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A technical specialist in baking technology places pulse flour on a table at the Canadian International Grains Institute lab research lab in Winnipeg, Manitoba, Canada, on Wednesday, Feb. 15, 2017. Canadian researchers are working with Warburtons Ltd., the U.K.'s largest bakery brand, to develop dough made from pea flour that produces bread that looks and tastes almost like any other loaf, but which also has more protein and less of the carbs and gluten that more consumers are trying to avoid.

(bloomberg)

(Bloomberg) -- Swiss baker Aryzta AG is planning a share sale to raise as much as 800 million euros ($911 million) as the firm struggles to lower its debt after multiple profit warnings.

The sale, which will strengthen Aryzta’s balance sheet, is planned for the fourth quarter, the Zurich-based company said in a statement Monday after Bloomberg News first reported the sale. The shares initially rose but then fell as much as 7.6 percent in early Zurich trading, giving the company a market value of about 763 million Swiss francs ($767 million).

“It wasn’t our preferred choice,” Chief Executive Officer Kevin Toland said in a call with analysts. “The real issue is we need more time and more space and more flexibility to implement what I believe is a good winning strategy for our business.”

Aryzta has announced three profit warnings in 18 months, with the latest one in May, and had repeatedly said it didn’t need a capital increase. The stock had fallen for nine straight sessions, losing 40 percent from July 27 through Friday, on concern the company would have to sell shares to alleviate its debt levels. A heatwave in Europe has led to soaring grain prices, adding to the company’s woes as the new management team struggles to turn around a business that’s been weighed down by lost contracts and mounting debt.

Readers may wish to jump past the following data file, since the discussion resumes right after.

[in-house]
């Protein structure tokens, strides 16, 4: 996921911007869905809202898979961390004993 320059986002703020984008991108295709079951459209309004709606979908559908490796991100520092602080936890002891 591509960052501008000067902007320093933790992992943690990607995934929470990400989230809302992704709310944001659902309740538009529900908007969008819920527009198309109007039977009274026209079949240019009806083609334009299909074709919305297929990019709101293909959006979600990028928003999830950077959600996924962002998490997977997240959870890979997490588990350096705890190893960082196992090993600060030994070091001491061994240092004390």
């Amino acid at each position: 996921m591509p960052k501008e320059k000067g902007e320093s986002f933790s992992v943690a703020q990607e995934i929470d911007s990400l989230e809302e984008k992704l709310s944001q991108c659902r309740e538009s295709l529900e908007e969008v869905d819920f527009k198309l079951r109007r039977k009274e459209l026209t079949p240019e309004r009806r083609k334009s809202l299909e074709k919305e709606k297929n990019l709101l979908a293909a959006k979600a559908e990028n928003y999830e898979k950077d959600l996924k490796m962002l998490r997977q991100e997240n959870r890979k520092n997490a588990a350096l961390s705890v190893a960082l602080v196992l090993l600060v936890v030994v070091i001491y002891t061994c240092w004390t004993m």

“While the balance sheet will be strengthened, question marks about structural strategic issues and operations remain unanswered,” Jean-Philippe Bertschy, an analyst at Bank Vontobel AG, wrote in a note. He raised his rating on the stock to hold from reduce.

Fintan Ryan, an analyst at Berenberg, wrote in a note that although details remain to be confirmed, “this capital raise should provide good support for management to proceed with trying to turn around the structurally over-capacity business and steady the ship on profitability.”

Aryzta’s 400 million francs of perpetual notes jumped 2.5 cents on the euro to 73 cents on Monday after the company announced plans to sell shares to reduce its debt. It’s the biggest intraday increase in a month, according to data compiled by Bloomberg.

The company confirmed it plans to raise at least 450 million euros from selling assets, and said the process of selling its stake in French frozen-foods company Picard is ongoing. Chief Financial Officer Frederic Pflanz said in March that Aryzta planned to raise that amount by the end of the fiscal year that finished in July.

“We’re determined to exit at fair value,” Toland said. “That’s taken us longer than we would like.”

Aryzta’s fourth-quarter results were in line with expectations, the company said, and earnings for the full year were 296 million euros to 304 million euros. It also said it was in compliance with its covenants.

Aryzta, which supplies McDonald’s Corp. with hamburger buns in some markets, said it will provide further details on the capital increase when it reports full-year results on Oct. 1.

(Updates with bond move in seventh paragraph, CEO comment in ninth paragraph.)

--With assistance from Albertina Torsoli and Irene García Pérez.

To contact the reporters on this story: Ruth David in London at rdavid9@bloomberg.net;Corinne Gretler in Zurich at cgretler1@bloomberg.net

To contact the editors responsible for this story: Daniel Hauck at dhauck1@bloomberg.net, John J. Edwards III, John Lauerman

©2018 Bloomberg L.P.

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